Foreign AffairsWritten evidence from Sir Harold Walker

Summary This submission offers concise comments only on the human rights element in the UK’s multi-faceted foreign policy towards Bahrain. It suggests that in recent times that element has been given an inappropriate place in public discourse in the UK.

The submitter I served in the British Diplomatic Service from 1956 to 1991. All my overseas postings bar two were in the Middle East, and I was ambassador to three Gulf countries, including Bahrain (1979–81). In retirement I have retained an interest in the Middle East: among other ME-related appointments I was Chairman of the Bahrain Society from 1993 to 1999, and President of the British Society for Middle Eastern Studies from 2006 to 2010.

Facts and argument Since the atrocities in Rwanda (1994) and, particularly, Srebrenica (1995), human rights abuses have rightly played a bigger role than previously in deciding the policies of Western governments towards other states, and in shaping media comment. Attention is paid to the views of organisations such as Amnesty International (founded in 1961) and Human Rights Watch (founded in 1978). The promotion of human rights world-wide is in our strategic interests: as the Foreign Secretary put it in a speech on 15 September 2010, “Our security is weakened when others lack the conditions for safety and where the absence of law creates fertile ground for future conflict or terrorism”.

However, it is a shortcoming of private-sector organisations promoting human rights abroad that by nature they tend to stress the negative. Where Bahrain is concerned, the authorities have had much to answer for. But in the recent period little credit is given to the government for the remarkable step of establishing the Bahrain Independent Commission of Enquiry (BICI), for the subsequent setting up of the National Commission, or for its acceptance of the majority of the recommendations of the Universal Periodic Review of the UN Human Rights Council. In so far as such events are recognised, the government is then criticised, despite numerous steps taken, for alleged slowness in following up the recommendations accepted. There are particular areas in which Bahrain has a good record: freedom of religion (Bahrain has appointed both Jewish and Christian ambassadors) and the status of women. This is largely ignored; nor is it pointed out that the government would have moved further in the direction of a satisfactory Family Law but for the negativism of opposition Shi’ite scholars and members of parliament. Individual events are given slanted treatment: it is regularly stated that medical personnel at the Salmaniya Medical Complex were taken to court just for treating members of the opposition, while no reference is made to the BICI finding that “the involvement of some doctors and medical personnel in various political activities on and around the SMC premises was clearly difficult to reconcile with the full exercise of their medical responsibilities”. No attention is paid to the provocations facing the security authorities in the way of the burning of tyres on public roads and the use of Molotov cocktails against the police. Western sensitivities over human rights are allowed to prevail over the interests of the Bahraini people, as for instance when human rights organisations lobbied for the cancellation of the Formula 1 race in Bahrain when the main opposition group in Bahrain itself was on economic grounds in favour of its being held. Due credit is not given to the Bahrain authorities for their repeated efforts to enter into dialogue with the opposition.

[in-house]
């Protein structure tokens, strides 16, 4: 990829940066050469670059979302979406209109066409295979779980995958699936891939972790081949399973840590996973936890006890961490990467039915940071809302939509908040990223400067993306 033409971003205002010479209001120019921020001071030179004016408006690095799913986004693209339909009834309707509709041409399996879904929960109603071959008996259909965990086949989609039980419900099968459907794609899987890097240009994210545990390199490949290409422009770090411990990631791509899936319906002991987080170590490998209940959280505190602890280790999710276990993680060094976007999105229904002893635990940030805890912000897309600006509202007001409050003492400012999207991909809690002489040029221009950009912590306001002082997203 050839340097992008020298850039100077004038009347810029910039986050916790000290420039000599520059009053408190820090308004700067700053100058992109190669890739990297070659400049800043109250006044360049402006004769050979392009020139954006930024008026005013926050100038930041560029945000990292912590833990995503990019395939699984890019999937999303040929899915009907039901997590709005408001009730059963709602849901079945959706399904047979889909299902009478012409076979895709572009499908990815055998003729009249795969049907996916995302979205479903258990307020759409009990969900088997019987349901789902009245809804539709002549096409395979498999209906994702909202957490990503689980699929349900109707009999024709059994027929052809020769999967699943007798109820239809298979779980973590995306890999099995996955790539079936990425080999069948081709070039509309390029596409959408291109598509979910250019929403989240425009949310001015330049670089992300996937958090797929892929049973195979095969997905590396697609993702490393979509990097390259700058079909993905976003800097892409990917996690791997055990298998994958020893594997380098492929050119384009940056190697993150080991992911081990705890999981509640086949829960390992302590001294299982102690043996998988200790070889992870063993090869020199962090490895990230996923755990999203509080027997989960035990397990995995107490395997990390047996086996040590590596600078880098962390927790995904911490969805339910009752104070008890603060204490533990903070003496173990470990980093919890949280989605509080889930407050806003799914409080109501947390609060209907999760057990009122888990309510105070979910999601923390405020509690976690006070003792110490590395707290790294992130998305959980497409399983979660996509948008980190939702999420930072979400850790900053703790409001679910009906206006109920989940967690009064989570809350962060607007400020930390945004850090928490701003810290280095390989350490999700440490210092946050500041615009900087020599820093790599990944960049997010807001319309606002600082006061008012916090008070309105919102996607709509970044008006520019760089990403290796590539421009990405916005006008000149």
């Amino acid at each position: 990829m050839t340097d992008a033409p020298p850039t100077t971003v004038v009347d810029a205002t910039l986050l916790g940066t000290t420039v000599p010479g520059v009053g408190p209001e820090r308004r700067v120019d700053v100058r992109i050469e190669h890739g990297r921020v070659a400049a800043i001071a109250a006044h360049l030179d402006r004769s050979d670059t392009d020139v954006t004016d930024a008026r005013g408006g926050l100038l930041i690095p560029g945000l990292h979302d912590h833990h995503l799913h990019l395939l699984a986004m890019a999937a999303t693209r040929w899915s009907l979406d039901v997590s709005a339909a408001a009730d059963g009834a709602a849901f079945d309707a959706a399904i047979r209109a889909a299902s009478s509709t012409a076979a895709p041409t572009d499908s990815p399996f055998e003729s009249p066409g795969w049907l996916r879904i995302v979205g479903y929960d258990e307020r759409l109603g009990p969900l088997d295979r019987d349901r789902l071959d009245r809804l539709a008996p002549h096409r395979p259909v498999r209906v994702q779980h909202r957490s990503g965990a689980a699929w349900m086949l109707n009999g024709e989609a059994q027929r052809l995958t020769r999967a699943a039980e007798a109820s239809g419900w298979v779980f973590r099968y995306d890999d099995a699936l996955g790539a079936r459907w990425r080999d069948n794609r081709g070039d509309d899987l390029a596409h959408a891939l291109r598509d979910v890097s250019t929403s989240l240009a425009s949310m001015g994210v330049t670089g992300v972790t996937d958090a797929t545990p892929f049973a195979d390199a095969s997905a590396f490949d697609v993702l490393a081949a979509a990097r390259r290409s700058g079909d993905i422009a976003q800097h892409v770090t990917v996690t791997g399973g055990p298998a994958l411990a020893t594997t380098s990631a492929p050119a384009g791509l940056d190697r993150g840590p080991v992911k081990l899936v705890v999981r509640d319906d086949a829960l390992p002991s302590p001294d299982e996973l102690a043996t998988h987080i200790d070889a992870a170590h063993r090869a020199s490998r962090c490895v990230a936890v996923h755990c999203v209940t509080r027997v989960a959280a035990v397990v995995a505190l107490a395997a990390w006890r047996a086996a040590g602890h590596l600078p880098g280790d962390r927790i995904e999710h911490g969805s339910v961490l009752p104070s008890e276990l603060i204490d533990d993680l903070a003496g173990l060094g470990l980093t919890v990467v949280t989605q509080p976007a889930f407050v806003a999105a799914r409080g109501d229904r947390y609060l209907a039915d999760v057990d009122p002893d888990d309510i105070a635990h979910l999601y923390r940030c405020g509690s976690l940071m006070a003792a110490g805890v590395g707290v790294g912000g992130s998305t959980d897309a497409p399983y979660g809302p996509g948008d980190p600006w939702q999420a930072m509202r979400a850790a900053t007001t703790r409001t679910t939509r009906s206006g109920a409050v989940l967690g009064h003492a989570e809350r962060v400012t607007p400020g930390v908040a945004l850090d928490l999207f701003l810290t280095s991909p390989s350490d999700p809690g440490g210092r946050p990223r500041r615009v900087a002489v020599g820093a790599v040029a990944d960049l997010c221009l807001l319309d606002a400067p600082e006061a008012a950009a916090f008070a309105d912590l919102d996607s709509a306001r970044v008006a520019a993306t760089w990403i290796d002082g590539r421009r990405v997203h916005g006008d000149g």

These matters are admittedly difficult to treat fairly, but the bias of the human rights organisations is hard to deny. Unfortunately much of the media accept their views unquestioningly. The public picture presented is thus one-sided.

What is perhaps more important is that media presentations imply that the UK’s relations with Bahrain should be governed by human rights considerations, and furthermore that UK criticisms of Bahraini performance should be loudly stated. While this may have political resonance, it cannot be correct. The UK’s relationship with Bahrain is multi-faceted, including trade, investment, culture, and above all the strategic role of Bahrain as a member of the Gulf Cooperation Council in a sensitive part of the world. The UK’s policies towards Bahrain, and the government’s public presentation of them, have to balance all these considerations.

In the speech referred to above Mr Hague said that “Our starting point for engagement on human rights with all countries will be based on what is practical, realistic and achievable”. Practicality and realism will mean in most cases, and certainly with regard to friendly countries, that criticism should not be loudly voiced from the roof-tops: states, like individual human beings, tend to react adversely to such criticism. The first step should be through normal diplomatic means to urge the governments concerned to live up to obligations they have themselves undertaken. Aside from the Universal Declaration of Human Rights, Bahrain is a party to various UN Conventions, including the Convention against torture or other cruel, inhuman or degrading treatment or punishment and the International Covenant on Civil and Political Rights. Other steps include the provision of specialised expertise. There is a place for public criticism, but it should be carefully judged. Dialogue should be the watchword. Achievement on the substance, and damage to other aspects of our relationship, should not be risked on the altar of giving satisfaction to single-issue lobbies and the media.

12 November 2012

Prepared 21st November 2013